Love it or hate it, Costco has become a phenomenon in many ways. A big warehouse filled with produce, dry goods, and frozen food. And that’s just the beginning. You can get books, clothes, computers…and even glasses when you visit these stores.
I just yesterday visited a local Costco on it’s very first day in business, basically it’s grand opening to the public. Now, it wasn’t my first trip to a Costco; I had visited several other stores multiple times. In fact, I was once a member. This time, I visited the new store with my father.
This particular experience was especially interesting, due to the opening of a new Costco location. The place was absolutely packed. There were shopping cart traffic jams everywhere, as people tried to make their way through the store. Picking up bits of conversation along the way, it was clear that there were some first-time Costco shoppers there.
Along the way, I had two major observations:
1) Many people go absolutely hog wild over the samples.
While of course most people were civil and normal, there were some people who were swarming over the sample tables like hungry wild animals going after raw meat. I don’t know if these people were new to Costco, or were there partially (primarily?) for the samples, but they went nuts. I saw a few adults walking briskly, almost at a jog, to get to the next booth of goodies.
There were tables with chips and salsa, cookies, bread and olive oil, pizza, meatballs, chicken, Korean beef and rice, prosciutto, coffee, cranberry juice….you get the idea. Lots of stuff.
One woman and her daughter rushed over to a booth where they were handing out shrimp, only to be told that they were out. The mother’s reaction was: “You’re OUT! Awwww….!” It reminded me of seeing a little kid get disappointed that she couldn’t find a toy at a store.
I was at another station where they were cooking chicken, in preparation for putting sample pieces in these little paper cups with a plastic spoon. I stopped there too, and paused to look at the others waiting. There were probably 8 to 10 people there, all staring at the lady prepping the food. Their eyes seemed glazed over as they just waited for the food to be ready. They looked like zombies. I quickly realized that I was one of them if I stuck around, so I grabbed my cart and moved elsewhere.
Getting free stuff really brings out interesting behavior in people. Those of you who are regular readers probably know that I get a kick out of such observations, as seen in the Squirreling Gone Wild series.
2) Impulse purchase opportunities abound
There are so many things that one sees at Costco that you just won’t expect. Whether it’s “specialty” products (such as seasoned quinoa/rice packs), or regular products (such as tortilla chips) at low prices, it’s easy to get carried away when you go to the warehouse.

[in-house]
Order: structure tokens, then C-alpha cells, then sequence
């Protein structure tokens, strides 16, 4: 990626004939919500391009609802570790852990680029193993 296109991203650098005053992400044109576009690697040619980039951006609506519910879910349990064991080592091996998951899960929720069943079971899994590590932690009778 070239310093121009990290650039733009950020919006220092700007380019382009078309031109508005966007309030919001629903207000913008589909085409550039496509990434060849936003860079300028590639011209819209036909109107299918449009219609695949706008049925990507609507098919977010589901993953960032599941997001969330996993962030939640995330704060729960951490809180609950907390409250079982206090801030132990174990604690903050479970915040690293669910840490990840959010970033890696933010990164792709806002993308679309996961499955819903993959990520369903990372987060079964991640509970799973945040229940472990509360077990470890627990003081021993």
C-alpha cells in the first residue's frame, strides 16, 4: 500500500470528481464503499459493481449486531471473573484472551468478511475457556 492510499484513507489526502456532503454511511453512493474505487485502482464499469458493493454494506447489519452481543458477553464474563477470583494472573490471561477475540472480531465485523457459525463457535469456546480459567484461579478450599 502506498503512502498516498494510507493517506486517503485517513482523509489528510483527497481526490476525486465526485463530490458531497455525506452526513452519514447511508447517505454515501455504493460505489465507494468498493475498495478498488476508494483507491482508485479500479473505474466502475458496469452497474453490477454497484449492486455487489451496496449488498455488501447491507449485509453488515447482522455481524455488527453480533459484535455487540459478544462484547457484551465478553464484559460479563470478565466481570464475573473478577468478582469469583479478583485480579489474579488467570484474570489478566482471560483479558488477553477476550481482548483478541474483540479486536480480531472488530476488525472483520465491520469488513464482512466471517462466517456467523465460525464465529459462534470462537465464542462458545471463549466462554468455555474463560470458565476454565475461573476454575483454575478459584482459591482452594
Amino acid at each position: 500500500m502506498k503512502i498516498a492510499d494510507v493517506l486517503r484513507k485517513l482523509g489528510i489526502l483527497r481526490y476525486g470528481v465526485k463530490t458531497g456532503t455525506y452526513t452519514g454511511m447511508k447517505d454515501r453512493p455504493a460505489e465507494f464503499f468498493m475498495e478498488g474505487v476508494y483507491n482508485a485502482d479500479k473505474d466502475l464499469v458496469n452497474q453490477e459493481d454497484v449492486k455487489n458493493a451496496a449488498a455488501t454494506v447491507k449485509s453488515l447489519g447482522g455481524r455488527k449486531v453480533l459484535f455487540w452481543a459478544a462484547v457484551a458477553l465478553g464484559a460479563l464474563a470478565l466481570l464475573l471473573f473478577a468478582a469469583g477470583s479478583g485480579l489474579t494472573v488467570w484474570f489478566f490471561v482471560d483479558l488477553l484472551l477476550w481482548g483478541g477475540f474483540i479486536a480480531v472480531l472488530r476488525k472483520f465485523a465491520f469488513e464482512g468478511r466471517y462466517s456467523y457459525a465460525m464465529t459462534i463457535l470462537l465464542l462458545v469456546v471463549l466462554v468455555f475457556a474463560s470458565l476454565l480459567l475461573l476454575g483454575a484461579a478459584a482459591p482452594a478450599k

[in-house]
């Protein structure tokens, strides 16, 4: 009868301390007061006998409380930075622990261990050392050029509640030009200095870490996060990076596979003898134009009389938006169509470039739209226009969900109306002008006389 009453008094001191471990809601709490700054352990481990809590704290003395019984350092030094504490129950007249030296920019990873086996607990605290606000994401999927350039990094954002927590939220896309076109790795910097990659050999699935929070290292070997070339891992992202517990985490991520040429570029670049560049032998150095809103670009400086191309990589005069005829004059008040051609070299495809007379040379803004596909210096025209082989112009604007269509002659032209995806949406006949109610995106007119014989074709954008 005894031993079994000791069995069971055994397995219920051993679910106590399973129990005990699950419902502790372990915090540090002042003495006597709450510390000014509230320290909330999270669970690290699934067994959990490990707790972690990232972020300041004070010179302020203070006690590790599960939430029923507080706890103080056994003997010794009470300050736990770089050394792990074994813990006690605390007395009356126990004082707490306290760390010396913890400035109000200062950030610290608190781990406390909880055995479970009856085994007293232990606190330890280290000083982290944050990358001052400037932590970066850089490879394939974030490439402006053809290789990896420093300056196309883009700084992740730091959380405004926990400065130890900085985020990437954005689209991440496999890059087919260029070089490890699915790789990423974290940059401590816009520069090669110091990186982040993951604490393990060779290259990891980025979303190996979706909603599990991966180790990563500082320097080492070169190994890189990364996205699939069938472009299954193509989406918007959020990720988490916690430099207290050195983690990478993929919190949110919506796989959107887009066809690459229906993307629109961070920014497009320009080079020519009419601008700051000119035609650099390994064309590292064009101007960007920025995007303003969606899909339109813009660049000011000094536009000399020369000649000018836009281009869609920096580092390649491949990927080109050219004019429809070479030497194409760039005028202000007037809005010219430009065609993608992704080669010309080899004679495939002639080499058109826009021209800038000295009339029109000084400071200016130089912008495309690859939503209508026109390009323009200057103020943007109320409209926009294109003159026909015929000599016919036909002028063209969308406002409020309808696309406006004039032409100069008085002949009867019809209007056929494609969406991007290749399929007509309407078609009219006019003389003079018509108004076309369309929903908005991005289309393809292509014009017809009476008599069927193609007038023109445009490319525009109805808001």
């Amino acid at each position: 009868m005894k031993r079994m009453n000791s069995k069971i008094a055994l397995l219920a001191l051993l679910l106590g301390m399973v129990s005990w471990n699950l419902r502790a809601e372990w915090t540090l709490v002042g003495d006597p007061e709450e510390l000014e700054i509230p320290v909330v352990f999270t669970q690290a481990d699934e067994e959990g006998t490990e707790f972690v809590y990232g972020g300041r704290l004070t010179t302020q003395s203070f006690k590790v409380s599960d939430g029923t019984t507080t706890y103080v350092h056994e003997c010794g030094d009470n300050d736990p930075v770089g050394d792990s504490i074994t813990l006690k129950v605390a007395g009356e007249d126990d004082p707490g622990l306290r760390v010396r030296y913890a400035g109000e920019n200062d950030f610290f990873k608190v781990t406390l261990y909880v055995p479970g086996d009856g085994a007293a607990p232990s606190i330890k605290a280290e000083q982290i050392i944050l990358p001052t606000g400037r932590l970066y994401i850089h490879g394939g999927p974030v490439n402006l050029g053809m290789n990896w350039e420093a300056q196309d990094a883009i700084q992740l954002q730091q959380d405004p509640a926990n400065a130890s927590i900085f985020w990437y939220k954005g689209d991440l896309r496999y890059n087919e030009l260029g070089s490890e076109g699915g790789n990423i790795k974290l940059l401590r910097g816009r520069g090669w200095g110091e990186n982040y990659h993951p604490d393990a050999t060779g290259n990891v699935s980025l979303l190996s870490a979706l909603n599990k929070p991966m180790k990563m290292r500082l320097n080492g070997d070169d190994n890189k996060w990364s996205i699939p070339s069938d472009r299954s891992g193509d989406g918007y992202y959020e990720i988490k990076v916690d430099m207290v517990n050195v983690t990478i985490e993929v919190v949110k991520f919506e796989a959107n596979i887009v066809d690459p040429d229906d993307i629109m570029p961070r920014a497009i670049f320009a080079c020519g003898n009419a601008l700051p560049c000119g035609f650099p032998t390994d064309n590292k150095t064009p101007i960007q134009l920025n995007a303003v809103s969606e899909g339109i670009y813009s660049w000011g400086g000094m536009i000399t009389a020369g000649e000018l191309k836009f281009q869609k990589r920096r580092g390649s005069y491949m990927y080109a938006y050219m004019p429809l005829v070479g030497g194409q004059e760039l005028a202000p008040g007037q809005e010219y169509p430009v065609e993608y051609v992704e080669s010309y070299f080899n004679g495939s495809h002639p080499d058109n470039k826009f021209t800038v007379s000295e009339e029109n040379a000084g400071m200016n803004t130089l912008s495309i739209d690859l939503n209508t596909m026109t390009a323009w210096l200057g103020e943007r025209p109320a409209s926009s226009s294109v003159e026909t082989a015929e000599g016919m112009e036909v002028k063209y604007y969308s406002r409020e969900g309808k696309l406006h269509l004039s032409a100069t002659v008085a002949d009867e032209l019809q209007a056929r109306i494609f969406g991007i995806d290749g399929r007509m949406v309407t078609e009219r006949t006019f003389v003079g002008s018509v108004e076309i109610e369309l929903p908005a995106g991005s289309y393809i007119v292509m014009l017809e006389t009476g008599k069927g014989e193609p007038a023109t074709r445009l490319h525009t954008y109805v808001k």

I once couple carrying 5 or 6 giant bags of the aforementioned tortilla chips. It made me wonder: just how many chips are they going to eat? Maybe it was for family that would be visiting over the holidays. Who knows?
Anyway, I think shoppers at Costco need to be careful with such purchases. It’s easy to get carried away and buy more than you really need, just because the per-unit cost is low. This can actually be costly, if perishable food is purchased. For example, I saw an absolutely enormous tub of yogurt for sale. Unless one has a large family, or eats mind-boggling amounts of yogurt, some of that is at risk for spoiling.
So, how did we do at Costco?
Well, the good news is that we walked out of there with just a few purchases. Bought a big tray blackberries, a 12-pack of single-serve Greek-style yogurt, and a small toy for my daughter. And that’s it. Impulse purchases were successfully controlled, except for that toy for her. Really, I just wanted to check out the new store, and I came out of there unscathed.
As far as the samples go….well, let’s just say that I walked in a little bit hungry, and I walked out with no hunger at all:) Yes, I had good intentions of not having any food there, but gave in to a cup of salted, mixed nuts. Then some pasta. Then a sample of pizza. Then….well, you get the idea. There was a little bit of ”Squirreling” going on. I almost became one of those people - but hey, I was civil and polite about it.
In other words, I wasn’t like the ravenous wild animals I described earlier. Maybe you could say I was like a hungry, domesticated pet instead:)
So, do you ever shop at Costco? How do you approach your shopping experience there, or at other warehouse stores for that matter? Please feel free to share stories and even advice.